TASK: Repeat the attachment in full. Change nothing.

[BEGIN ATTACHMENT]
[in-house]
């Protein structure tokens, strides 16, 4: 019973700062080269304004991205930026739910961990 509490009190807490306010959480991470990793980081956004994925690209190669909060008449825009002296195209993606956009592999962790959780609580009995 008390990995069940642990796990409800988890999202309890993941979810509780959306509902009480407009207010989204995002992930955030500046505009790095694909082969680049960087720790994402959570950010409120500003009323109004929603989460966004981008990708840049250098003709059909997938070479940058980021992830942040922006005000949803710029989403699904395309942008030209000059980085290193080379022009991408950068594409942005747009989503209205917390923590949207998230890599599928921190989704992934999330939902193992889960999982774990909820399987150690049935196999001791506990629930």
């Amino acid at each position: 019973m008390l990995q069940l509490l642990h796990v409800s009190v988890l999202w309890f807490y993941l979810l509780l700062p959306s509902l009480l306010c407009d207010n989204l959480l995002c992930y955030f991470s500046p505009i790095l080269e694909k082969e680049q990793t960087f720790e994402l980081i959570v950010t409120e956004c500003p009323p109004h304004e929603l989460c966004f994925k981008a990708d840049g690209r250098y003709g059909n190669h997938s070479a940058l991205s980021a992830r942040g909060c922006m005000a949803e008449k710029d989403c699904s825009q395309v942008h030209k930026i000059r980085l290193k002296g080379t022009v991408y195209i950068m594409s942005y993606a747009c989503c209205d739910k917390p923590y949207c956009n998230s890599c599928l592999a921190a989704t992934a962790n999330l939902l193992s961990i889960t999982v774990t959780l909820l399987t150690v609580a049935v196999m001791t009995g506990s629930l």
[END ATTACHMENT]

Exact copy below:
[in-house]
């Protein structure tokens, strides 16, 4: 019973700062080269304004991205930026739910961990 509490009190807490306010959480991470990793980081956004994925690209190669909060008449825009002296195209993606956009592999962790959780609580009995 008390990995069940642990796990409800988890999202309890993941979810509780959306509902009480407009207010989204995002992930955030500046505009790095694909082969680049960087720790994402959570950010409120500003009323109004929603989460966004981008990708840049250098003709059909997938070479940058980021992830942040922006005000949803710029989403699904395309942008030209000059980085290193080379022009991408950068594409942005747009989503209205917390923590949207998230890599599928921190989704992934999330939902193992889960999982774990909820399987150690049935196999001791506990629930």
């Amino acid at each position: 019973m008390l990995q069940l509490l642990h796990v409800s009190v988890l999202w309890f807490y993941l979810l509780l700062p959306s509902l009480l306010c407009d207010n989204l959480l995002c992930y955030f991470s500046p505009i790095l080269e694909k082969e680049q990793t960087f720790e994402l980081i959570v950010t409120e956004c500003p009323p109004h304004e929603l989460c966004f994925k981008a990708d840049g690209r250098y003709g059909n190669h997938s070479a940058l991205s980021a992830r942040g909060c922006m005000a949803e008449k710029d989403c699904s825009q395309v942008h030209k930026i000059r980085l290193k002296g080379t022009v991408y195209i950068m594409s942005y993606a747009c989503c209205d739910k917390p923590y949207c956009n998230s890599c599928l592999a921190a989704t992934a962790n999330l939902l193992s961990i889960t999982v774990t959780l909820l399987t150690v609580a049935v196999m001791t009995g506990s629930l």